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Mechanical assembly of three-dimensional microstructures from fine particles

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We demonstrate the feasibility of mechanical assembly of three-dimensional (3D) microstructures from fine particles by a micromanipulator under a scanning electron microscope. First, we experimentally show that micrometer-size particles can be picked up and placed with a needle-shaped handling tool. This is possible because adhesion forces due to electrostatic forces and van der Waals' forces dominate the dynamics of the micro-objects. To control the pick-and-place activity of the particles, the tool trajectory and the material combination are important. Second, we mechanically piled up 35 polymer spheres of 2 μm in diameter so as to form a 3D pyramid called a photonic crystal. A simple analysis shows that the magnitude of the adhesive force ranges from 10 pN to 10 μN and that the electrostatic force can be much larger than the van der Waals' force. However, we also found that we have difficulty explaining most experimental results. Clarification of the dynamics of the micro-objects and establishment of microrobotics based on these dynamics are necessary to meet the requirements for mechanical assembly of microstructures in various fields of science and technology.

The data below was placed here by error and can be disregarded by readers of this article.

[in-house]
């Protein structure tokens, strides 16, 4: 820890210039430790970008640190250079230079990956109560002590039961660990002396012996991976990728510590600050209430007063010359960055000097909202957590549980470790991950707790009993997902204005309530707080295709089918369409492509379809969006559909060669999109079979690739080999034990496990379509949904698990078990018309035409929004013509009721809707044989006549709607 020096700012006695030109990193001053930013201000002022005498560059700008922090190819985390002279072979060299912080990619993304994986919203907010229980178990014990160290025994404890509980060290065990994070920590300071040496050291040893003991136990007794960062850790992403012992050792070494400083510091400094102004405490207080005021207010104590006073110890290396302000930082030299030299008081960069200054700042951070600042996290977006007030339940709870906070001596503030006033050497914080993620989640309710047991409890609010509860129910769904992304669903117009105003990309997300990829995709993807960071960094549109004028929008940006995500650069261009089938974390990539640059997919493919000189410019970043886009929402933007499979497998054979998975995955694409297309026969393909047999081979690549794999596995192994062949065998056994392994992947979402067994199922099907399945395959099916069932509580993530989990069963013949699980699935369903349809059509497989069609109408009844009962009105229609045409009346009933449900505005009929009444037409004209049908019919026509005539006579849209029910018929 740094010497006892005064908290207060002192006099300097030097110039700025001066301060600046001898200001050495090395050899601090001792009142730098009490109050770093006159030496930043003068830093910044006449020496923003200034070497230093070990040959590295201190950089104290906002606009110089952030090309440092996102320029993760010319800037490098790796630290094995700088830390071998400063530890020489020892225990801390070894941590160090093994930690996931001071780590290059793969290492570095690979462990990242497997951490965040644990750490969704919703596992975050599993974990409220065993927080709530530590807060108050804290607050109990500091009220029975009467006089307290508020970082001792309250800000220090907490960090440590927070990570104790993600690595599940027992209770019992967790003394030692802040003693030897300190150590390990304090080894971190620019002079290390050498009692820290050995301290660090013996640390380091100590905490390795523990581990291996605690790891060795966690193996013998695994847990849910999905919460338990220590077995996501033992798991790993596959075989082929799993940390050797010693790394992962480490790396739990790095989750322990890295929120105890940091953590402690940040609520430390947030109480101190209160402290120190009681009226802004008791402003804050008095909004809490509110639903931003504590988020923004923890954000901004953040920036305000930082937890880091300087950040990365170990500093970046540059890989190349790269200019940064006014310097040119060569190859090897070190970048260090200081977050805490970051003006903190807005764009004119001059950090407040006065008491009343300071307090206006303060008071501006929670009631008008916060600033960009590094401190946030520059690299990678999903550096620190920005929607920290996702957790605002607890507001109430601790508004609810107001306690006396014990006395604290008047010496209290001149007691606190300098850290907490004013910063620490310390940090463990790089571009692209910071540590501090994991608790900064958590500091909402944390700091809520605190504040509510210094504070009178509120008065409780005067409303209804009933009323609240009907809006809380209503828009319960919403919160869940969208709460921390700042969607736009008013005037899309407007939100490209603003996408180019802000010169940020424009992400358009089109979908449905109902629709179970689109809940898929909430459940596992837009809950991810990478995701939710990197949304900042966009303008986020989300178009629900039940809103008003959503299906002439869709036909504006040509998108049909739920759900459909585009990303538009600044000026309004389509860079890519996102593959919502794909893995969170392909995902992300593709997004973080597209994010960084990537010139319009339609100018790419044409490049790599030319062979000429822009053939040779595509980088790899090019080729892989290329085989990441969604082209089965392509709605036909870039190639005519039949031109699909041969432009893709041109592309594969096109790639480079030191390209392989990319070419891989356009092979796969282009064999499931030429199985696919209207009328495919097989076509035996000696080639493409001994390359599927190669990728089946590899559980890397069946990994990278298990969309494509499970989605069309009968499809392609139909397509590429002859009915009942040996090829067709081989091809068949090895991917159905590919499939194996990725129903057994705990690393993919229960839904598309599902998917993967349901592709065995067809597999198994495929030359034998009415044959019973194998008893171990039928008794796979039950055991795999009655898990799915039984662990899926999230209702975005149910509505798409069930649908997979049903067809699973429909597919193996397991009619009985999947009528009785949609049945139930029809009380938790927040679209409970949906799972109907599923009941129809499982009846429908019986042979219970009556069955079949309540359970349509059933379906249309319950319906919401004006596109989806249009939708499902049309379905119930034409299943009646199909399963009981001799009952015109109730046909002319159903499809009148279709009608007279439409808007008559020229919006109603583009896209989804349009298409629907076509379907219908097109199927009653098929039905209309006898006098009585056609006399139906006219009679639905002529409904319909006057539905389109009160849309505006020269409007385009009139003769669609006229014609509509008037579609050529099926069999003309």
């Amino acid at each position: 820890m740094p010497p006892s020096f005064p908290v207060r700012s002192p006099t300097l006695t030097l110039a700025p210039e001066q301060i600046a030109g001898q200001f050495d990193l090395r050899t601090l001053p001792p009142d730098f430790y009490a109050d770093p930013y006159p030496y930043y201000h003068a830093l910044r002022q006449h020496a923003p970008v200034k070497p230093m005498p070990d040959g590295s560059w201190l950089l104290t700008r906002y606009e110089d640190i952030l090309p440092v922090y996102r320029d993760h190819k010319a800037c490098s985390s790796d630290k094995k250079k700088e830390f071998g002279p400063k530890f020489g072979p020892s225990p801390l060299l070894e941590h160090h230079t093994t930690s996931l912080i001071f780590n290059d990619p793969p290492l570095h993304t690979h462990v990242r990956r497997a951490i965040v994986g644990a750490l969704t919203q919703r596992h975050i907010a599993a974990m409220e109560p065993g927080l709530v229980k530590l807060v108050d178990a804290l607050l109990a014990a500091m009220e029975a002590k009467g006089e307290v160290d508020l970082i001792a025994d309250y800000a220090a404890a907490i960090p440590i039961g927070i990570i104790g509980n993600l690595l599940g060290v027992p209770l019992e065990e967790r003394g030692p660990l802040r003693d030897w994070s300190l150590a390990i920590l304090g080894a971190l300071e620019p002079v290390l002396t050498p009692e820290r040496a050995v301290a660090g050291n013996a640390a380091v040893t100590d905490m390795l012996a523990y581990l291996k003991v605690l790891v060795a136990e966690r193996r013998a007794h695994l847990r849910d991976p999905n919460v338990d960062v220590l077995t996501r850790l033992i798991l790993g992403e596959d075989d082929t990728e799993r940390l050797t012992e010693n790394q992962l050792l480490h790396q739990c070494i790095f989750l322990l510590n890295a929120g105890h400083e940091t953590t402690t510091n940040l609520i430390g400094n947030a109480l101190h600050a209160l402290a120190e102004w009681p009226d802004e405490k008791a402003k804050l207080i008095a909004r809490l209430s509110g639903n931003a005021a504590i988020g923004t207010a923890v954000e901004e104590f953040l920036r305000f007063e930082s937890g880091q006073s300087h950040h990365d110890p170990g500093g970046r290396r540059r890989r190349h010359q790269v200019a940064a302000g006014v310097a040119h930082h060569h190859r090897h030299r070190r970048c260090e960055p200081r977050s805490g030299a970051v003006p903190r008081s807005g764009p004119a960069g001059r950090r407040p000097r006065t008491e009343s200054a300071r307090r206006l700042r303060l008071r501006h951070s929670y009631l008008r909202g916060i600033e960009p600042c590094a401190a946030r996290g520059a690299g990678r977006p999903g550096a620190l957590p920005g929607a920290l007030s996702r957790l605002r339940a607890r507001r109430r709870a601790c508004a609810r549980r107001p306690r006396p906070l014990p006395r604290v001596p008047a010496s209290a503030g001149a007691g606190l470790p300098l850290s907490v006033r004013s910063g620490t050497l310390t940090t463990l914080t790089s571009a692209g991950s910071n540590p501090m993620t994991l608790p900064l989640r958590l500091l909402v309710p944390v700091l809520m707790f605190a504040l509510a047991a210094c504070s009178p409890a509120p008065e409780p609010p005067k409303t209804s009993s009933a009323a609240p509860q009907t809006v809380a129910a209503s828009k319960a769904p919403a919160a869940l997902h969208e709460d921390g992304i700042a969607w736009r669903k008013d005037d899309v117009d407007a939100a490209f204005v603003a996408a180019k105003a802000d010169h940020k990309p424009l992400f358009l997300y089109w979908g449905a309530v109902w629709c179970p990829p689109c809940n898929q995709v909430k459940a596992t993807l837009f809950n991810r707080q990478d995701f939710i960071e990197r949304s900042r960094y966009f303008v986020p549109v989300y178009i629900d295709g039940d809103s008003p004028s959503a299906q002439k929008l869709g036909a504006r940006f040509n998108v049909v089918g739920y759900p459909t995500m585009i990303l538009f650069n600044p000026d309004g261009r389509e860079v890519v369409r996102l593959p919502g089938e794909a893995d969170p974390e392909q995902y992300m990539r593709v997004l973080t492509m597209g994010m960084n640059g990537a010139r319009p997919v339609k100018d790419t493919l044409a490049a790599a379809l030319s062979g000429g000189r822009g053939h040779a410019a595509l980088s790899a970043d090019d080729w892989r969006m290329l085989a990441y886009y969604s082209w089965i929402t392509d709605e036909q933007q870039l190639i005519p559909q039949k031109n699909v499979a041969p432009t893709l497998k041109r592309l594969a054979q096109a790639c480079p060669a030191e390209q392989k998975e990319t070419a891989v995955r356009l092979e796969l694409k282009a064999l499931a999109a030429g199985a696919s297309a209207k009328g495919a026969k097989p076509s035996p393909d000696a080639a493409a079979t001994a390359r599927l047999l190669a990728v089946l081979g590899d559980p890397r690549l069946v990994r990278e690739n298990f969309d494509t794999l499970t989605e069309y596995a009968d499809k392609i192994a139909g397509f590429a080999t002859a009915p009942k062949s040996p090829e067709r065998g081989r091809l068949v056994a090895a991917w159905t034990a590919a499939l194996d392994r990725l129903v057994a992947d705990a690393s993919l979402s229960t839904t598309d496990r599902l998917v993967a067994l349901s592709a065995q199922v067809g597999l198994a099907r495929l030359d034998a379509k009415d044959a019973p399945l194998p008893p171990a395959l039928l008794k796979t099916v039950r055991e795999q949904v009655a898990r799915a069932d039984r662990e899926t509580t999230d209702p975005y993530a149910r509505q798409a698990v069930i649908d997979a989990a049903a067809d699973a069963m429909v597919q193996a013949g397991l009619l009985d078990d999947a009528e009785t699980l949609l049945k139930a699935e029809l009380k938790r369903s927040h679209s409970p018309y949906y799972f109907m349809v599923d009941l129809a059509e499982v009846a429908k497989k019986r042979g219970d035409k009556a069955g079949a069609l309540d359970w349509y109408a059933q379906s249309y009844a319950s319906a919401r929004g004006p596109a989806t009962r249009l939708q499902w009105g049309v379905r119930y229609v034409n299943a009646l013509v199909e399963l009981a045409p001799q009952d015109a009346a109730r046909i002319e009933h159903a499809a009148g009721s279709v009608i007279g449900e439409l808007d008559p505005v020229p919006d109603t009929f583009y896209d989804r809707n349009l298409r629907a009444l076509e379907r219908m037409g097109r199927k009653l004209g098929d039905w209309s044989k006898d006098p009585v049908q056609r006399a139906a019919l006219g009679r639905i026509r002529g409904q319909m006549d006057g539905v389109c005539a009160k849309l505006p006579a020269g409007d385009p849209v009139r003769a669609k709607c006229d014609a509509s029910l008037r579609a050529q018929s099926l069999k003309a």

Document Type: Research Article


Affiliations: Research Center for Advanced Science and Technology, The University of Tokyo, 4-6-1 Komaba, Meguro-ku, Tokyo 153, Japan

Publication date: January 1, 1996


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